How To Do a Blender
CRRC Home ] Up ] Join CRRC ] Calendar ] Getting Started ] Forecast ] Search ] Contact Us ]


What's New
About CRRC
Articles & Tips Index
CRRC EMail List
Flying Sites
Instructor Program

Home > Articles & Tips Index > Flying > How to Do a Blender

[An online discussion from the IMAC email group]

From: John Battershell [jbattershell "at"]   7/29/1999

All you 3D flyers, How is a blender done? How hard is it on your plane?


From:    Mike McConville [mikem "at"]   7/30/1999

Its really simple actaually. You need "3D" elevator rates, ie 35 to 45 ish degrees. Go to hi rate elevator (and rudder if you use D/R). Get altitude. Throttle back to idle. Push to vertical downline. and push full left aileron so you are comming straight down rolling left. Then add full down and full right rudder, ie negative snap input. Thats about it. After the plane quickly flattens out add a little power, or at times the engine may try to quit.


From:     Tom Lowrie [squeakl "at"]   7/30/1999

You forgot one important thing.........use someone else's plane at first :-)


From:    Benoit PERREAU [benperreau "at"]   7/30/1999

A couple of kind recommendation from somebody who suffered a loss of his Sukhoi on that subject :

  1. Take enough altitude before starting the dive
  2. Don't put full gas on the bottom of the dive to make the spin more violent.
  3. Don't try to wait for the freestyle music tempo to match the entry of your flat spin, time is running fast when you dive vertically !
  4. Don't keep your damn finger so long pushing the down elevator when you see the ground coming closer to your plane, it doesn't really help when you are stalled !

Oh well, so much for my first freestyle !!

Ben Perreau

From:    OneDesign1 "at"   7/30/1999

Hi John, Contrary to what any body says it is very hard on your plane. I broke every robart hinge, 5, on my rudder doing it repeatedly one day. I pprobably did it at least 10 times, one guy even thought I had a variable pitch prop because of the wonderful sound it makes. At any rate, get some altitude, push straight down at idle and start rolling left, just when the roll rate is ballistic through in a negative snap input, ie left aileron, right rudder, and full down elevator. It will sudden;y transend into a flat spin and the sound off your plane will convince you of the forces exerted on your plane. Thats why Que Qiu does it after only a few rolls I'm sure.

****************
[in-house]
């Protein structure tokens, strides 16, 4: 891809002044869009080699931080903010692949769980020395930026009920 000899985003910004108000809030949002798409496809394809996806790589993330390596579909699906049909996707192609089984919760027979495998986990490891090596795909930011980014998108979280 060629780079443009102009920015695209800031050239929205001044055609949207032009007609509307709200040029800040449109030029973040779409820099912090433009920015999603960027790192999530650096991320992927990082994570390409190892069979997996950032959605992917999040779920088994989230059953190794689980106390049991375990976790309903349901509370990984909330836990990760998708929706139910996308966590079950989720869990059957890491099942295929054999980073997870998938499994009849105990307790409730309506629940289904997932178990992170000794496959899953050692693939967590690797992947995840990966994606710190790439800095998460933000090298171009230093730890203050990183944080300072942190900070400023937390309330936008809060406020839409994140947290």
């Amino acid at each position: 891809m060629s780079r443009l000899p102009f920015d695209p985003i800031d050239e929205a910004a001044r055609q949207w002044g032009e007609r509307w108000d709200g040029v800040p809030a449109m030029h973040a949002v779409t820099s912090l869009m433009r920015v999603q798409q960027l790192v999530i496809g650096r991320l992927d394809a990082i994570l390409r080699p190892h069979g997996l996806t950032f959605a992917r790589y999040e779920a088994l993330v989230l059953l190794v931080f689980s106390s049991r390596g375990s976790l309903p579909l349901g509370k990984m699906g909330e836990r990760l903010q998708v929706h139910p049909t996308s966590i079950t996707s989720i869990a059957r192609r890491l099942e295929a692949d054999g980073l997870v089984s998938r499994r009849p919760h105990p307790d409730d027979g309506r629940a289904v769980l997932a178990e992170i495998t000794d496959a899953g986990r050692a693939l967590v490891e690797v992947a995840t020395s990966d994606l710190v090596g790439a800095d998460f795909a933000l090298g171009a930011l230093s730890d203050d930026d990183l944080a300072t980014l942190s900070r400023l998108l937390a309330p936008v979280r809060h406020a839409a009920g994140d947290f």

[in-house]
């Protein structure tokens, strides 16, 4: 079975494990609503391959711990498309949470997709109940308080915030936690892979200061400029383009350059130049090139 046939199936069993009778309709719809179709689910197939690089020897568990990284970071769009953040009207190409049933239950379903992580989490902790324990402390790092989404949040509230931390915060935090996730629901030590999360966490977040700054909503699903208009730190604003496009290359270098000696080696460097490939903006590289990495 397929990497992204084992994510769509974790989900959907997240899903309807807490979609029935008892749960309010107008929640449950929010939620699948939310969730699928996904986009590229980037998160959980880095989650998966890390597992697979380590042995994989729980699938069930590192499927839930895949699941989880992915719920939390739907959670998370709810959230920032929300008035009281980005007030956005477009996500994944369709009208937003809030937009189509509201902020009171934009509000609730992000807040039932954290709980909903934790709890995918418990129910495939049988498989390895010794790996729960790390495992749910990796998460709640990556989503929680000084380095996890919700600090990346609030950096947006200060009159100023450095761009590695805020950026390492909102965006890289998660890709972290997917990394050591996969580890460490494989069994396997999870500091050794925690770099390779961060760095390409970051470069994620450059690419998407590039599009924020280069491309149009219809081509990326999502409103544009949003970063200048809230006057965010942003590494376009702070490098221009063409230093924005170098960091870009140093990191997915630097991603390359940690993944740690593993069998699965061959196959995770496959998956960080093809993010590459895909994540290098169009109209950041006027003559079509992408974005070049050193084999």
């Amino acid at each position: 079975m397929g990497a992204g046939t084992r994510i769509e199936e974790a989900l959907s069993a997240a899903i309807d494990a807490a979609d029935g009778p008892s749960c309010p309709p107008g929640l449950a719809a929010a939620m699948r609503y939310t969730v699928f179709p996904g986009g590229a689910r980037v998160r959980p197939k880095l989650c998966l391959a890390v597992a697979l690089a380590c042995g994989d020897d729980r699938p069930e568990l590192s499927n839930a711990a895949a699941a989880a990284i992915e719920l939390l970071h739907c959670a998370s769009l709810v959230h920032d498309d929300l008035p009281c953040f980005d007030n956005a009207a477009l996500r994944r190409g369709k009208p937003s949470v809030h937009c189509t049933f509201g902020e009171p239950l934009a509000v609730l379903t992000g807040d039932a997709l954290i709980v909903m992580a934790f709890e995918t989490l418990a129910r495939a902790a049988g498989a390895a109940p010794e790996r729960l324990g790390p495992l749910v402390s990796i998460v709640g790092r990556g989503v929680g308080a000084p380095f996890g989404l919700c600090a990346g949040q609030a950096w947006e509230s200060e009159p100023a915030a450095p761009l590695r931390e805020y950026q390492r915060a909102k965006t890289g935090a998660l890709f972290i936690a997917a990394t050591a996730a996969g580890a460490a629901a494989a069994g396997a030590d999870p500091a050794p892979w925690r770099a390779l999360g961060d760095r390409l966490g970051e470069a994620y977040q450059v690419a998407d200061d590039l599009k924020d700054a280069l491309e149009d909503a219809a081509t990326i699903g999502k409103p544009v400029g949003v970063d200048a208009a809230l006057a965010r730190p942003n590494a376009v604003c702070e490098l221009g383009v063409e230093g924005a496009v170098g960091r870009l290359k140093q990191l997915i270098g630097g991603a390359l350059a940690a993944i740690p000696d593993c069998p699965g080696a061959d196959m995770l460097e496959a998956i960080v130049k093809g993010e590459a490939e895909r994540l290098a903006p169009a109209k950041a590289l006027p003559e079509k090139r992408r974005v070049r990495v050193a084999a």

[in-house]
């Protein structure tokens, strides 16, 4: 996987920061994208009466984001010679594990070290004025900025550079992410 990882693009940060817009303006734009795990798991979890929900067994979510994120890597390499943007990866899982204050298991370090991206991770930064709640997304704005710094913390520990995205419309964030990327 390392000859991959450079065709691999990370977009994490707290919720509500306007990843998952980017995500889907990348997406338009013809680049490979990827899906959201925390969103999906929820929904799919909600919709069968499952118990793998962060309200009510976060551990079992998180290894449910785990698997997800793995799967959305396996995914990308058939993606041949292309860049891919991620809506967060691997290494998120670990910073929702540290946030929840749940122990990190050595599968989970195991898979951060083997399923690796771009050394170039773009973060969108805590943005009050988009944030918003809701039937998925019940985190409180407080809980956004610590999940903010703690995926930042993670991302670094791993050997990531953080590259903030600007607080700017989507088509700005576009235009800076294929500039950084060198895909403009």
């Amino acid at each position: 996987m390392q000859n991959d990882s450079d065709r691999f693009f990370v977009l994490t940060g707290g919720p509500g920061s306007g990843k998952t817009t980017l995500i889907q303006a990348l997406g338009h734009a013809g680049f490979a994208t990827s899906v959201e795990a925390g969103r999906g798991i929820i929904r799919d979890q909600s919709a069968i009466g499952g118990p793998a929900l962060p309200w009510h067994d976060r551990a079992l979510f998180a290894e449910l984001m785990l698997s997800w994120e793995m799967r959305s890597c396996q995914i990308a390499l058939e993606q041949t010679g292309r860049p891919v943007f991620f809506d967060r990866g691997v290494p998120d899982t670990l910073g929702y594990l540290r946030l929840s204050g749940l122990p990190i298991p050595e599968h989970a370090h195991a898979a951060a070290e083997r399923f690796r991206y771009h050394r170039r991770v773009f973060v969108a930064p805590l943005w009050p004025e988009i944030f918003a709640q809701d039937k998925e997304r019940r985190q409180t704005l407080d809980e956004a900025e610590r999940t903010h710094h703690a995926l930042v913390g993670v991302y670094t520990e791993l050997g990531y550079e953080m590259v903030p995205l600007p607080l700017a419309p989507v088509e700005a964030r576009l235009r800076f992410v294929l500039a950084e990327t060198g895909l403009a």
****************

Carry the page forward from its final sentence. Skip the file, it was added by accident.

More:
Hope to see you soon.


From:     Ron Storer [warbird-14 "at"]   7/31/1999

Mike, I was at the field with Bubba Spivey (Lanier) the other day, and he pulled one of these out of his hat at FULL THROTTLE. I'm sure it's been done before but I've never seen it. I think this is the way he stress tests all his kits. It was enough to make me pucker! :)


From:    John Battershell [jbattershell "at"]   8/4/1999

Thanks to all that answered how to do a blender.

Apparently, the control inputs are not hard but the manuever is on your plane. I Did a few yesterday and they are pretty cool. Although I will not do them one after another every flight.

My extra did them beautifully as it can flat spin very well with 45 to 50 degrees elevator. I used the approach of feeding in a small amount of the controls a split second before giving all of the throw. Also the hint of a small amount of power is good because the trick wants to slow down the motor a touch and the power really gets the spin flat. If the trick is done close to you, you actually can hear the wind noise as the plane goes from vertical to horizontal and the wing going flat against forward motion acts like a huge air brake.

BTW, the trick is fun to watch but is in no way a scale like manuever.

Have fun blending your 3D soup.

John Battershell


CRRC Home ] Up ] Join CRRC ] Calendar ] Getting Started ] Forecast ] Search ] Contact Us ]